The brown preforms have to be sealed using a tooling sealer before making the actual moulds. Then everything is ground with fine sandpaper, several coats of wax......there you go.


The green stuff is dense enough that you don't need sealer. It actually can be polished to be as shiny as a mirror. Many RC plane builders use the stuff to make moulds for wings. So just polishing, waxing, and then you can draw a mould of it.
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TailUK

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Re: U.S.S. Nautilus scratch build
« Reply #54 on: August 11, 2015, 01:44:54 PM »

O.K., I designed everything using a CAD software called Viacad Pro. It's available for Mac and PC and costs about 250$, which is rather cheap for CAD system with good capabilities. I designed the boat from 2D plans (there are a few out there which are all wrong to a certain extent) and from photos of the actual boat. Than I chose a scale of the boat to accommodate the interior which had been designed first. Then the hull design was exported into step-files, a file format used for the exchange of 3D CAD-data. These files are the input for the company that milled the parts.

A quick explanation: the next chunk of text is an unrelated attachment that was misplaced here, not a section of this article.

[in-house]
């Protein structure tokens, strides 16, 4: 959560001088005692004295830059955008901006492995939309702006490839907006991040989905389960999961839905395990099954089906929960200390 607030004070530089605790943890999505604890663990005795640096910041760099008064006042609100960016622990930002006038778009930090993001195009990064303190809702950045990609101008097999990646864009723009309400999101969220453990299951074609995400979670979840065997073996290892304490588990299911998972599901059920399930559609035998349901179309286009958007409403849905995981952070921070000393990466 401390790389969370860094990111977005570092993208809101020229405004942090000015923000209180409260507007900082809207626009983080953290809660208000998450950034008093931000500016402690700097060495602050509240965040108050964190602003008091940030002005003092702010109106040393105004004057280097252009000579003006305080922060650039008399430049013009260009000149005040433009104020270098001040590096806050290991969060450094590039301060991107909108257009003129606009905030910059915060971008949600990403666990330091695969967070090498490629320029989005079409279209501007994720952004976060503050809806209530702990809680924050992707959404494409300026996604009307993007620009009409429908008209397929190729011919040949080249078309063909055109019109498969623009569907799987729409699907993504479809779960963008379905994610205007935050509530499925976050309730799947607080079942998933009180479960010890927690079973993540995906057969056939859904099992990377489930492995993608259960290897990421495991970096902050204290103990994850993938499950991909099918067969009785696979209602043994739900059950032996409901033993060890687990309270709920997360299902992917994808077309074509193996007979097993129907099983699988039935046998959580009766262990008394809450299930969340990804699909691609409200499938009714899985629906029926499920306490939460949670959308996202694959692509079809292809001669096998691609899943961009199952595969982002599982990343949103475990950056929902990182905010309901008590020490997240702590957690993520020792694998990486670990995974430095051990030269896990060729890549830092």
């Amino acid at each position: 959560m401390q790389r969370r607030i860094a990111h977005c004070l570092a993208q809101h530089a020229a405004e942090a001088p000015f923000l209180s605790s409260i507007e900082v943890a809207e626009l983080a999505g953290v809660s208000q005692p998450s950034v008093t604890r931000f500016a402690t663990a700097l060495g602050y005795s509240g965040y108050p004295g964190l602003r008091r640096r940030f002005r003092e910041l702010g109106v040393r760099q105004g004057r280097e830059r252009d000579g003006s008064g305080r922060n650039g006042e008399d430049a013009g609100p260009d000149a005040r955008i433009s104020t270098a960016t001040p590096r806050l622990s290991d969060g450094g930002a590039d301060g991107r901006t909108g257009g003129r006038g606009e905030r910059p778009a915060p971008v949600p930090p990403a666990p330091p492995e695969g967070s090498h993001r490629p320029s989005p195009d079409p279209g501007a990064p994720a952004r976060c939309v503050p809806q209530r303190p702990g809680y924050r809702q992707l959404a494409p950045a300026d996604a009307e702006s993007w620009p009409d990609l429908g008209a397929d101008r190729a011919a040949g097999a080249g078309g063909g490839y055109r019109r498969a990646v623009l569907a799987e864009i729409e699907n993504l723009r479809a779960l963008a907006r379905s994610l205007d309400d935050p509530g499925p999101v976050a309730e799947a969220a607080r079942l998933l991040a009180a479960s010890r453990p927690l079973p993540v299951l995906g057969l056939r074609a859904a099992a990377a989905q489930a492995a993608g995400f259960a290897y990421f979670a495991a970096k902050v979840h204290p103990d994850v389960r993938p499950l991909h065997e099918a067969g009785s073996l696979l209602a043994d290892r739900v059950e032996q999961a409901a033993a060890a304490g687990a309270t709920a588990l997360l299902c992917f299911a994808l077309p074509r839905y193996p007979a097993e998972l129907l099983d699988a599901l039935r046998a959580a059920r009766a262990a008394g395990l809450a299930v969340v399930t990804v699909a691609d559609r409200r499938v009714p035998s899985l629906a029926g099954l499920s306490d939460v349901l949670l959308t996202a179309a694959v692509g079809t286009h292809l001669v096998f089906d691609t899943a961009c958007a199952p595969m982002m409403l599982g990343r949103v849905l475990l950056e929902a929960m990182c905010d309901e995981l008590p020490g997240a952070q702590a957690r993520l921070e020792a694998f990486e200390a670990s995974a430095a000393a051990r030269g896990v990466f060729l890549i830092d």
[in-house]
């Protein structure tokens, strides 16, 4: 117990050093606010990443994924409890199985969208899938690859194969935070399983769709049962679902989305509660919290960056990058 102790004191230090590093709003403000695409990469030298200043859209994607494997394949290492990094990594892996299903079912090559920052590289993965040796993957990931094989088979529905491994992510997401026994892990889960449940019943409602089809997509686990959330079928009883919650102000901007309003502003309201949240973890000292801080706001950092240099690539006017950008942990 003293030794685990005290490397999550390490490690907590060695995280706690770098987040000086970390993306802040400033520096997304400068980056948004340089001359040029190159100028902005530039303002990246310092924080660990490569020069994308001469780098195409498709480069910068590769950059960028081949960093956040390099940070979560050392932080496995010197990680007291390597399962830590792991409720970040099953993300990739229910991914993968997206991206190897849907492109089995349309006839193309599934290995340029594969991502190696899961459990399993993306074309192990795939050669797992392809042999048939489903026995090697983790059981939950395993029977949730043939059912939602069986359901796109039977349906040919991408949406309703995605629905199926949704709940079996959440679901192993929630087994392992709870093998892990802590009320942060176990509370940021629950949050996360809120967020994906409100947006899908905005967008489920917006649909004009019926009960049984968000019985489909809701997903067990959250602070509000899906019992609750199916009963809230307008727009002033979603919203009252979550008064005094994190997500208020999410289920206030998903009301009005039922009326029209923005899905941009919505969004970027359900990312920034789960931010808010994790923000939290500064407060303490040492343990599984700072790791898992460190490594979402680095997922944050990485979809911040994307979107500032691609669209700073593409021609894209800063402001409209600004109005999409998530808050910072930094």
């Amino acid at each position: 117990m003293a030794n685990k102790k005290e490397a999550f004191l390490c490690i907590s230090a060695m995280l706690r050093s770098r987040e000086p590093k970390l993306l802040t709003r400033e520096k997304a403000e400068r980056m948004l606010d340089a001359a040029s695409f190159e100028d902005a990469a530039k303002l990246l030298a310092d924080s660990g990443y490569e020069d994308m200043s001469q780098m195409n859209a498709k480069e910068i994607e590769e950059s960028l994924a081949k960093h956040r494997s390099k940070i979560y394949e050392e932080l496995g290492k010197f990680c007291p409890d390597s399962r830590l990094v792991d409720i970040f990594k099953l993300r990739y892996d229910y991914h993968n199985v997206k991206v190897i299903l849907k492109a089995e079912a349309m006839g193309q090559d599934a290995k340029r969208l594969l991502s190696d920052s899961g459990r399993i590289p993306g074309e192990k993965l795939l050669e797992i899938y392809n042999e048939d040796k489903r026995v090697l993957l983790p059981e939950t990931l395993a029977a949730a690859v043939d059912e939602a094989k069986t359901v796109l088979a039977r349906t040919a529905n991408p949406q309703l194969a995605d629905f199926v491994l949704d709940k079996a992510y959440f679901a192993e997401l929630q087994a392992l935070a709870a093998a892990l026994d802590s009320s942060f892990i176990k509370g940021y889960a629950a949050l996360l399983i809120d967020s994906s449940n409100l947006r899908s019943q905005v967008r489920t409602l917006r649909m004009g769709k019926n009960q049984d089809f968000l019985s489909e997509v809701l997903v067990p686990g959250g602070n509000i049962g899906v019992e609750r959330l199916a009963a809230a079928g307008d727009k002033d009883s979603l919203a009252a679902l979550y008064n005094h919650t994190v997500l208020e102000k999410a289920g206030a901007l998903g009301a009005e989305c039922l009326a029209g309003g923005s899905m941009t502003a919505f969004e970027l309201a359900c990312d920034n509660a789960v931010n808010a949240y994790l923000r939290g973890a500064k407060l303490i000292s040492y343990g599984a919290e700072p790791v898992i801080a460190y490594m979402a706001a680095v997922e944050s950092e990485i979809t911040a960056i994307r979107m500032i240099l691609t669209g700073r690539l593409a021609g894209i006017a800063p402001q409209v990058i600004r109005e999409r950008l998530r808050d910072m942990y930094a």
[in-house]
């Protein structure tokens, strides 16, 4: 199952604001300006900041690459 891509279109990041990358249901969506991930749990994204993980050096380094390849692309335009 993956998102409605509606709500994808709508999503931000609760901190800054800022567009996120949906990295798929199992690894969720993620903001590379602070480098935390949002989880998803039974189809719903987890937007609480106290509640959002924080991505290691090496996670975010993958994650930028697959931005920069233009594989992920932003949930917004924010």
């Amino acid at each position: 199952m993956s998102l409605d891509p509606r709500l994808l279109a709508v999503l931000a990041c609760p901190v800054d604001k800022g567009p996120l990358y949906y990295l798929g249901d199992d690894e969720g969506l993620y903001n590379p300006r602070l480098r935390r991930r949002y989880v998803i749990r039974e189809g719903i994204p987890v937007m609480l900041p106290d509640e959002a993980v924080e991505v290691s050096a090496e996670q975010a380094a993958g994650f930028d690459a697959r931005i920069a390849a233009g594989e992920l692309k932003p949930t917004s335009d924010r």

The company itself (http://fraesmich.de/) has a 3D mill. So the parts I gave them were designed to be machinable in 3D mode (e.g. no undercuts). The material the preforms are machined of is called Ureol a resin-based block material especially made for modell making (mostly for professional model makers). It comes in different densities: brown is lower density and cheaper. Green is high density and more expensive.


The brown preforms have to be sealed using a tooling sealer before making the actual moulds. Then everything is ground with fine sandpaper, several coats of wax......there you go.


The green stuff is dense enough that you don't need sealer. It actually can be polished to be as shiny as a mirror. Many RC plane builders use the stuff to make moulds for wings. So just polishing, waxing, and then you can draw a mould of it.

In the UK Ureol is more commonly known as Prolab or Modelboard.  It's Polyurethane based and the medium grade is very useful as a prototyping material, it is waterproof and very easy to sand.  I've never used the denser green stuff but was aware of it.  It available in the UK from a variety of companies but we get ours from Ebalta UK.
I'd be interested to know, who does your Photo-etching, Doc?
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Dr.Schmidt

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Re: U.S.S. Nautilus scratch build